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My fantasy sports nightmare

| Friday, November 21, 2014

Consider this my official public announcement: I am absolutely done with any and all forms of fantasy sports come next year. Yes, that’s right, by the time 2015 rolls around, I will no longer partake in fantasy football, fantasy basketball, fantasy baseball or fantasy choose-your-favorite-sport-and-trivialize-it.

What’s that, you do not care about whether or not I play fantasy sports next year? Well surprise, surprise, that’s kind of the point here.

I realize that as long as there exists a divide of supremely blessed, hardworking and talented athletes and non-athletic wannabes like myself, there will quite probably always exist an absolute cornucopia of fantasy players in countless fantasy leagues. The apparent fun and thrill is there: a non-athlete can feel like a mastermind at sports, replacing the thrill of actually playing and succeeding in a given sport with the much more low-effort and low-stakes thrill of picking the correct players who will produce the most fantasy points. But the more and more I play, the less and less I pay attention to my fantasy teams, the more I realize I feel forced into watching players rather than teams, and I hate watching the real-life sport all for the sake of suffering over my fantasy team.

I love talking with my friends about sports. In my everyday speech, on any given topic I am more than prone to using sports analogies to convey very much non-sports-related topics. However, once my friends start to regurgitate fantasy points to me and recite stat lines like they’re about to take an exam on it, I instantly tune out. And it’s simply because I cannot summon up the enthusiasm in talking about the individualistic-nature of fantasy sports. And as I alluded to above, I have come to despise fantasy sports for three reasons.

First, for the majority of the sports that the most popular fantasy sports are based on (i.e. football, basketball, baseball, hockey and soccer), one of the things that is most celebrated on any and all winning teams is the virtue of a unit of players coming together to turn in a product much greater than the sum of its parts. However, the essence of fantasy sports throws that very idea away — in fact, for every fantasy team the sum of its parts is just that: the sum of its parts. That’s it. And it takes away from the beauty of transcending individualistic performances for the sake of team success.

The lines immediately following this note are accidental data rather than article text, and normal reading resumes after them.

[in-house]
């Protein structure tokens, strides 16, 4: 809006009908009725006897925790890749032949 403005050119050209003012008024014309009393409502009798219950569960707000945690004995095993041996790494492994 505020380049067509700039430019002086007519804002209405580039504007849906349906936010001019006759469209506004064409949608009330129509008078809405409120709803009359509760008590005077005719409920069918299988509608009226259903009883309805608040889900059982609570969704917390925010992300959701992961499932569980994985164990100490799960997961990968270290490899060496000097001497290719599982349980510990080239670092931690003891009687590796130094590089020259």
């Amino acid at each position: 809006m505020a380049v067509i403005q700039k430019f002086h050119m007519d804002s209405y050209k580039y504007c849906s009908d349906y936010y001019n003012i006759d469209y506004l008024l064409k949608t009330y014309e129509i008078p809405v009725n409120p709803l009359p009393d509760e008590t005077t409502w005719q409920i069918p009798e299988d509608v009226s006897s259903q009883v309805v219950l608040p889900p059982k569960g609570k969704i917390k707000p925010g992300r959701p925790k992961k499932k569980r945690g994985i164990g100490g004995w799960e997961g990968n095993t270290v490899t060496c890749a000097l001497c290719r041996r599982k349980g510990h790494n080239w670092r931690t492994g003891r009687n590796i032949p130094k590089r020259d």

Second, in my opinion it’s becoming increasingly easy for people to pretend to be the expert. It doesn’t take any extensive knowledge of any sport to be a fantasy guru — simply look up who will produce the most numbers, do a quick Google search of “fantasy sleepers” and you might as well have your own fantasy sports segment on your favorite sports news media.

Lastly (and admittedly the weakest reason), I have been simply awful at fantasy sports for the past few years. My sports luck has been absolutely putrid as my favorite teams have been perpetually underachieving and marred by misfortune. As a consequence of this, I never know who the most productive players are — the most productive players just aren’t going to be on the miserable Los Angeles Lakers, the underwhelming Los Angeles Dodgers or cursed Oakland Raiders. Or, in a weird roundabout way, they might be. After all, oftentimes the most winningest teams have the greatest players who could care less about individual stats.

So goodbye fantasy sports. I am looking forward to waking up from this nightmare and getting back to reality.

The views expressed in this column are those of the author and not necessarily those of The Observer.

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About Miko Malabute

Senior student at the University of Notre Dame, majoring in Biochemistry. From Tujunga, CA.

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